New research from the University of Pennsylvania revealed insight into the role of thiocyanate in the development of cystic fibrosis and other inflammation linked disorders.
In the study, the research team hypothesized that because CFTR mutations are related to the absence of adequate SCN? levels in CF patients, there is an overproduction of the harmful OCl? compound, which results in the severe lung injuries associated with the disease.
Using a human lung epithelial cell line, researchers found that the dysfunctional myeloperoxidase process in CF indeed causes severe cell injury and death through the production of OCl?. Conversely, the team reported that when SCN? is present in appropriate levels, it is capable of preventing damage to lung cells, and also protects cells against the potentially dangerous H2O2.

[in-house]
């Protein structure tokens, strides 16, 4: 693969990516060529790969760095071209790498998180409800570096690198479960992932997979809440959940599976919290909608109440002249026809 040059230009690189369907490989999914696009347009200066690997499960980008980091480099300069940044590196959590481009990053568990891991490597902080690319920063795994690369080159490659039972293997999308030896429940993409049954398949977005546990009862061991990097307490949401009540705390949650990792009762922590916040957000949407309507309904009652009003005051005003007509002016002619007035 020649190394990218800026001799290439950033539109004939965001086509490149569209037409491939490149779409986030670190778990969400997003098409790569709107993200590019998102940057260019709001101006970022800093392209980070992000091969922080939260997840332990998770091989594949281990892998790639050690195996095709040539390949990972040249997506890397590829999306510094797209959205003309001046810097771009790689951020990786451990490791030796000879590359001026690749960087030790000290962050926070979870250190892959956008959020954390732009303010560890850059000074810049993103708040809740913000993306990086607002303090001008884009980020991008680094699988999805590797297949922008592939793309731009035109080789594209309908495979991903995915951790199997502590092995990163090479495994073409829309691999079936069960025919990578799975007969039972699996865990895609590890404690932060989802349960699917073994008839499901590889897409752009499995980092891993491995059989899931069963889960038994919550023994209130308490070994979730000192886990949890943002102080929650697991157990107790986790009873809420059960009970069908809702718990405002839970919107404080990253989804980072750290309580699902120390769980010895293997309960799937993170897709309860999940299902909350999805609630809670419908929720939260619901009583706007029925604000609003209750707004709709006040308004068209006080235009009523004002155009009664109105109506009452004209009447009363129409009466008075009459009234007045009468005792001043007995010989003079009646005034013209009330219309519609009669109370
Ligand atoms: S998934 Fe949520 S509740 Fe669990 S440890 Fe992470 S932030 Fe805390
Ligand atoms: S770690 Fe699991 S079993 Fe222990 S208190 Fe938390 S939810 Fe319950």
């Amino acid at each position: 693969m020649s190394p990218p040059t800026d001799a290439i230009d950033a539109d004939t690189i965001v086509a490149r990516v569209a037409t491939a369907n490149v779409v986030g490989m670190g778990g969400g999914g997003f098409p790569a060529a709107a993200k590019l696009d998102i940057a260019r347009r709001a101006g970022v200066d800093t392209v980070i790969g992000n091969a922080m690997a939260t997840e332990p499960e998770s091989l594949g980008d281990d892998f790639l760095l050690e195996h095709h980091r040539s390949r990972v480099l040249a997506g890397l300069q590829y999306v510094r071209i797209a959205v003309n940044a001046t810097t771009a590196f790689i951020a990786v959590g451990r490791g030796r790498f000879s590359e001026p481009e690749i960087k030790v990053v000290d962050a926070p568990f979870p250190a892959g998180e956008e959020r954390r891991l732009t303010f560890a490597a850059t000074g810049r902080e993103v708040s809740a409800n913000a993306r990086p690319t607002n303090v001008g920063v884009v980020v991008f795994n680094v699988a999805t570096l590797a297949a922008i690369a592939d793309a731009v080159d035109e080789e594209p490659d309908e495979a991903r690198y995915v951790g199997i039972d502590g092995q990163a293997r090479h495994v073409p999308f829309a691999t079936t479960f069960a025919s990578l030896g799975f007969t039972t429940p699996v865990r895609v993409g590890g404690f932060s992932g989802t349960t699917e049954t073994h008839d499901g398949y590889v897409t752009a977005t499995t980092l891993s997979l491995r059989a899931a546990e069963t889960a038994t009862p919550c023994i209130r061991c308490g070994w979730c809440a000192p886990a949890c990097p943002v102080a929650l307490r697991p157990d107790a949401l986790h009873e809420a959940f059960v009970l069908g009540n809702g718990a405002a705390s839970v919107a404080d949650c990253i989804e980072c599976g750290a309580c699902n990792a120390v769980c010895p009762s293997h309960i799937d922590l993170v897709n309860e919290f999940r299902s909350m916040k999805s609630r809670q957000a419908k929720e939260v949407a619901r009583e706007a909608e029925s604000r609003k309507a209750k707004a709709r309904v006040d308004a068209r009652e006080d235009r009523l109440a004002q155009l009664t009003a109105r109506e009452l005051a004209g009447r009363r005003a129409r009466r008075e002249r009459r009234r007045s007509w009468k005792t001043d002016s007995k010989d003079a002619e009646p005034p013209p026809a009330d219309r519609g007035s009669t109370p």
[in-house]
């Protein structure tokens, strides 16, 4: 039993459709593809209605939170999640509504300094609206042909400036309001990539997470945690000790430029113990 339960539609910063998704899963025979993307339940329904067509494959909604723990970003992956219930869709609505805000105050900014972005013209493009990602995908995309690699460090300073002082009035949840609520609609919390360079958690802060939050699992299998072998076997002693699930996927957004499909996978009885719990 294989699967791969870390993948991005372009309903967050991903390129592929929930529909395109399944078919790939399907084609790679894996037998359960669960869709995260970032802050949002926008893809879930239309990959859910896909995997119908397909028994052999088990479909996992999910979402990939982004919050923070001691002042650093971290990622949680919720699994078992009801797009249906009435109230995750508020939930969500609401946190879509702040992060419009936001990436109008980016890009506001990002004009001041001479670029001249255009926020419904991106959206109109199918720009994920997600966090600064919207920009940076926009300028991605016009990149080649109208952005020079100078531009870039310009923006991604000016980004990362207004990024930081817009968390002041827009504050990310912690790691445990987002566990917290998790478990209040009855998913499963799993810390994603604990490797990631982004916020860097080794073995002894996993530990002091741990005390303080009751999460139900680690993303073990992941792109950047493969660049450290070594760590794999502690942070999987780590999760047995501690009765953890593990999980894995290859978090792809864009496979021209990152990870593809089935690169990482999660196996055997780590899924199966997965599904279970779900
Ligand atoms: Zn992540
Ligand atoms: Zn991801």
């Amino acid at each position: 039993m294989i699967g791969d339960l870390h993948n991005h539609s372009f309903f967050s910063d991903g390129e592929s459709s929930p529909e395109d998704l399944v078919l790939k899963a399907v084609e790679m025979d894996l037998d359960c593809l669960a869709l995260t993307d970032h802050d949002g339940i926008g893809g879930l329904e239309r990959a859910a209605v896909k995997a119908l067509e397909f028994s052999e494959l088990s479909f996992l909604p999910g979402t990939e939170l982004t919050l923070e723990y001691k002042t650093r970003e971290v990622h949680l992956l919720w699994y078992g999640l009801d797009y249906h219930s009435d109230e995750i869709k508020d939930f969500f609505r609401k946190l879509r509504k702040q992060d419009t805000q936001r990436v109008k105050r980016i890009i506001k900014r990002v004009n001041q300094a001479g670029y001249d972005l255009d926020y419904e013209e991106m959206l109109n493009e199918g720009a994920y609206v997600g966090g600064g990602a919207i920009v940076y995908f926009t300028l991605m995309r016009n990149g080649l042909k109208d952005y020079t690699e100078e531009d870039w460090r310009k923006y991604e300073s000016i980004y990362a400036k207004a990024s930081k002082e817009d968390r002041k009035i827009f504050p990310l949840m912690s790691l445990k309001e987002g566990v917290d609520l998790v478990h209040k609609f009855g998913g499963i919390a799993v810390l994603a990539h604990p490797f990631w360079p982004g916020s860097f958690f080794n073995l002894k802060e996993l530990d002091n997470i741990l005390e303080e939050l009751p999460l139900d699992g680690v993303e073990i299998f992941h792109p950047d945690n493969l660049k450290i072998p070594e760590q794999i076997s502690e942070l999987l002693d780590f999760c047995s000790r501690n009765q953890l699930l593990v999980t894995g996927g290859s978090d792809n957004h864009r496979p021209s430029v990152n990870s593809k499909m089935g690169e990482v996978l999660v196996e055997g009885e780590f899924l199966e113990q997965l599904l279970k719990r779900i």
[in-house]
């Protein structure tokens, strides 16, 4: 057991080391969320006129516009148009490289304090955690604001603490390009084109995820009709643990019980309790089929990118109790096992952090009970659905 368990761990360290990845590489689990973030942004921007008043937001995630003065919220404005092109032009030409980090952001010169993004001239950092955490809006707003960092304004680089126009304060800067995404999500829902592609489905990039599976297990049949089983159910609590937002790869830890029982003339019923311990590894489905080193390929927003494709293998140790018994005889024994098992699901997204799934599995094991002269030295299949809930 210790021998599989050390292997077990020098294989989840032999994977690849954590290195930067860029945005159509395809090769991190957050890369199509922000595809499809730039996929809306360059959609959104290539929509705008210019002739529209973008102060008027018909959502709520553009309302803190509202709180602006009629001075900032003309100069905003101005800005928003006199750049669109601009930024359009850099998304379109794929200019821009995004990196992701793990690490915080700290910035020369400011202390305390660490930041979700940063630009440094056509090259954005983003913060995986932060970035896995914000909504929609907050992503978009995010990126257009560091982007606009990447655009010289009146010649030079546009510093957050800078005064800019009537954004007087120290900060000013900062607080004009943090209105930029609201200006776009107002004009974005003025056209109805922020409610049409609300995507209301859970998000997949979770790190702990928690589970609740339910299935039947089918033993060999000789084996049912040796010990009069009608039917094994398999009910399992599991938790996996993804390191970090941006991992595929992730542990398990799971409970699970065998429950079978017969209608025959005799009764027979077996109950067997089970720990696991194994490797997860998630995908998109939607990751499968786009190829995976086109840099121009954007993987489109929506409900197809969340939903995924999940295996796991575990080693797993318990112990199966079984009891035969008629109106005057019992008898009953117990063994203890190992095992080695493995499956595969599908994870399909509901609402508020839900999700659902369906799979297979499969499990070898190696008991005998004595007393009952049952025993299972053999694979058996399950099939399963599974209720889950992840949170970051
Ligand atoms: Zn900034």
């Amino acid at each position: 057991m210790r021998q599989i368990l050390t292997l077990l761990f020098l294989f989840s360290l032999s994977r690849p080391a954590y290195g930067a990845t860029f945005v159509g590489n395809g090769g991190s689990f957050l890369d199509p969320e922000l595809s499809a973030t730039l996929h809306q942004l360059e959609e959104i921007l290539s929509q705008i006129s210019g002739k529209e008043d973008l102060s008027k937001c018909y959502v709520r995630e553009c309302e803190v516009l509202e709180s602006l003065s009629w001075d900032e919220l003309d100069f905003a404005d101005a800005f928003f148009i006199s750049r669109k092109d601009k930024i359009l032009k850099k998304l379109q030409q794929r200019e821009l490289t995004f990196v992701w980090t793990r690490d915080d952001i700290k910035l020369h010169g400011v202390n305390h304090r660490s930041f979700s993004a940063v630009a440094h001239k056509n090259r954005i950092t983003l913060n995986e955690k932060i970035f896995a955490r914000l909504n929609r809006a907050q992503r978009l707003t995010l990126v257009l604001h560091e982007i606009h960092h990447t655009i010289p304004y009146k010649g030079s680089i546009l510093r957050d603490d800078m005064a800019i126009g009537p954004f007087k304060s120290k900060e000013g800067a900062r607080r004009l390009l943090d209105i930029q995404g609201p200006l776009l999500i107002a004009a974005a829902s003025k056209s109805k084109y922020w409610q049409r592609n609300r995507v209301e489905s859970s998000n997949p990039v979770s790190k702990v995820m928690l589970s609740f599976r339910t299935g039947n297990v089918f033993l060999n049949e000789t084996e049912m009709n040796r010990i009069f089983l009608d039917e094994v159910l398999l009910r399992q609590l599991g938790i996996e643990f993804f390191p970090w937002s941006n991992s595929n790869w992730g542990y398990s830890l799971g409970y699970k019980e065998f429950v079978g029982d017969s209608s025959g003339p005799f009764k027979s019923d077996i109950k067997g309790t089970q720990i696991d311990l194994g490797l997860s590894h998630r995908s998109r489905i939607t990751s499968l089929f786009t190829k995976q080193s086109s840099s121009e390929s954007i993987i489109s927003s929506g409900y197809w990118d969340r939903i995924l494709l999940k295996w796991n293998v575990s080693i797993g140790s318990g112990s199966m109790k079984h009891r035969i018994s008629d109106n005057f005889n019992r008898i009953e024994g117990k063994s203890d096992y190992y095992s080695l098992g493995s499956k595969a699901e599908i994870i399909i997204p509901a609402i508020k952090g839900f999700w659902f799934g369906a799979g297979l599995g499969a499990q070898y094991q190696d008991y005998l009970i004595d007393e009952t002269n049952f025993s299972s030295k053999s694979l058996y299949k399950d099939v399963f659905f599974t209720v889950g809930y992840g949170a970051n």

When tested in three other mouse and human cell lines (arterial cells, neuronal cells and pancreatic cells) that are relevant for inflammation-related disorders, SCN? at concentrations of 100 ?M or higher was able to strongly mitigate the cytotoxicity of MPO.
Humans can obtain the natural antioxidant SCN? from edible plants, and the ion levels in the general population ranges from 10 to 140 ?M.